Short stories


The rope was slung over Alan’s shoulder. We thought the rope was connected to Alan’s coat. When Alan and his wife left, we talked about the rope. There was a lot of confusion.  Those still believing in the jacket theory mocked Alan for his silliness. What an outré coat! The mocking transitioned to Alan’s bald spot, the fact that he ran two miles every night after work and still possessed a pot belly, that he could not hold his liquor, that he was the first to leave a party. The joking and the mirth turned onto Alan’s wife, Jenny. How could Jenny allow Alan to carry around that old piece of smelly rope? It was all too much!

Alan was very pleased with himself, chewing absentmindedly on a twine that was loose. The rope was still slung over the shoulder. It could have been a child chewing on a fingernail or a child blowing a spit bubble or a child picking its nose. This chewing of the loose twine produced many varying grimaces and nods and shrugs but after a while these manifestations dissipated and boredom set in. Alan had used his rope for the benefit of a neighbor. Her car had broken down. Alan attached the rope to the car and then his own car and pulled the woman to the nearest garage. After he had finished telling us all about the endeavor, he had gone into each infinitesimal detail, he had even chastised the woman for not using her indicators rightly, and finally he had refused payment for his help, he stopped chewing on the loose twine and held up the rope as though the rope was a champion or a winner of something.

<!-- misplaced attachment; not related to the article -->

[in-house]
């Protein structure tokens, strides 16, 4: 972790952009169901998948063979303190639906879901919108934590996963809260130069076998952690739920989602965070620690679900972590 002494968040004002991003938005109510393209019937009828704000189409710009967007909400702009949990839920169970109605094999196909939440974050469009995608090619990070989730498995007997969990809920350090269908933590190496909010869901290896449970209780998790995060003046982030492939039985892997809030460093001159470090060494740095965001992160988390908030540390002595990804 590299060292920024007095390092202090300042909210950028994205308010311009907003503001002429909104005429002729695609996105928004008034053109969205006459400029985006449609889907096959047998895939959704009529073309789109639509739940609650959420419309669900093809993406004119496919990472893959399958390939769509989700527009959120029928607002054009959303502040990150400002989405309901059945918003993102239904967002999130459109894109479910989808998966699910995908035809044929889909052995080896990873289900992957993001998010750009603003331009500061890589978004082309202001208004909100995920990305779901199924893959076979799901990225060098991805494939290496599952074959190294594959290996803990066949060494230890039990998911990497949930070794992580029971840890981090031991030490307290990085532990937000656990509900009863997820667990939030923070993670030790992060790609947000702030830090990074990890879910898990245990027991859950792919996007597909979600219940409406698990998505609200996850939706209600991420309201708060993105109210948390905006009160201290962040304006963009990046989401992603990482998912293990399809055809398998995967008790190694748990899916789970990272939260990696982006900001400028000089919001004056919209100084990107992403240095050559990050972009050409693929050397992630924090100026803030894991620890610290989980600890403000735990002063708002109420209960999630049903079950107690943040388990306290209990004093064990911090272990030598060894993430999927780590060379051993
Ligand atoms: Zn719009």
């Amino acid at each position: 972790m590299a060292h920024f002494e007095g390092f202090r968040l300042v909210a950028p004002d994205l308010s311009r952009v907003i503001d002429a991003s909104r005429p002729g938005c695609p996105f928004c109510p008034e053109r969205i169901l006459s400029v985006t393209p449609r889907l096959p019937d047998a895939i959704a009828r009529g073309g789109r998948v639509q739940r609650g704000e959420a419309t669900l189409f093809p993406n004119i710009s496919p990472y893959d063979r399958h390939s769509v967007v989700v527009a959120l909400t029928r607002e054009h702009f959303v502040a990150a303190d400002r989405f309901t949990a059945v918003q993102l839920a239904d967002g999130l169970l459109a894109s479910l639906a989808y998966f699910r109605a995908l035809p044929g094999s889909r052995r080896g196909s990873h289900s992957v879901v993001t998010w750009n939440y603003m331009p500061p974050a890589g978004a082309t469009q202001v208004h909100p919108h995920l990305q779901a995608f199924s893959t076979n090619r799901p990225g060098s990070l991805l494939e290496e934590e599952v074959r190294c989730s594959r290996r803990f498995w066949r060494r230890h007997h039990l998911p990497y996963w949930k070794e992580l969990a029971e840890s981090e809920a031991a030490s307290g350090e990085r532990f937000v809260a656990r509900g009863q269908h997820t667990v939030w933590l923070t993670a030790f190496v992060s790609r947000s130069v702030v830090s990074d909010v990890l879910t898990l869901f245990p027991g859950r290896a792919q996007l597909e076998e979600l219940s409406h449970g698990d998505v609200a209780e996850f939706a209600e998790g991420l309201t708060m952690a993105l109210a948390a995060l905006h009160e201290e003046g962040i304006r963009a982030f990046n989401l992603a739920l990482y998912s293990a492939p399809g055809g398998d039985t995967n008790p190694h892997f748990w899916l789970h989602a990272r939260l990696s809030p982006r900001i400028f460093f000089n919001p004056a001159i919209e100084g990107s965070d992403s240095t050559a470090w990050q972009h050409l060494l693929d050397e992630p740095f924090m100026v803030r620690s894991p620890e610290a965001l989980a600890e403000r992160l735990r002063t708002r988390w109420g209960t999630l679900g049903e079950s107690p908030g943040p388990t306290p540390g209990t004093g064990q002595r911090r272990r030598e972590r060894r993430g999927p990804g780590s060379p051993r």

We did not want to discuss the rope, but it could not be helped. Alan had finally achieved something worth talking about. Alan and Jenny had been house hunting in the country. They were planning to buy a farm. They had gone up to the farm to inspect it, Terry and June had gone along for the ride, they were not close to Alan and Jenny, but they could never say no to a day out away from the city. The party of four had stopped off at a neighboring farm to buy strawberries. While they were gorging themselves on strawberries, they heard a commotion. A little boy had fallen down a disused well. Alan used his rope and saved the little boy.

Alan and Jenny decided not to buy the farm; they instead bought a bigger house closer to downtown. For weeks, the talk was all about the rope and the little boy. Everybody wanted to feel the rope. It was no longer an incongruity, no longer superfluous, or ostentatious. The questions of why Alan had a piece of rope slung over his shoulder no longer rose to the surface. The perplexity was burnt away. With this new understanding, the jokes were no longer funny concerning Alan and Jenny. Allan’s bad teeth were ignored, and Jenny’s prognathous chin was no longer so prominent.

Sleep evaded me. I tossed and turned. After my husband’s complaining, I left the bed and the bedroom. I poured myself a glass of milk and opened a book but reading about a man hungry and wandering the streets aimlessly exacerbated the feeling of restlessness that had stirred sleep away. I opened the newspaper randomly and started to read. I took the newspaper into the kitchen. I found scissors and cut out Alan’s obituary. With a magnet, I placed it on the fridge door.

Annette Doorly

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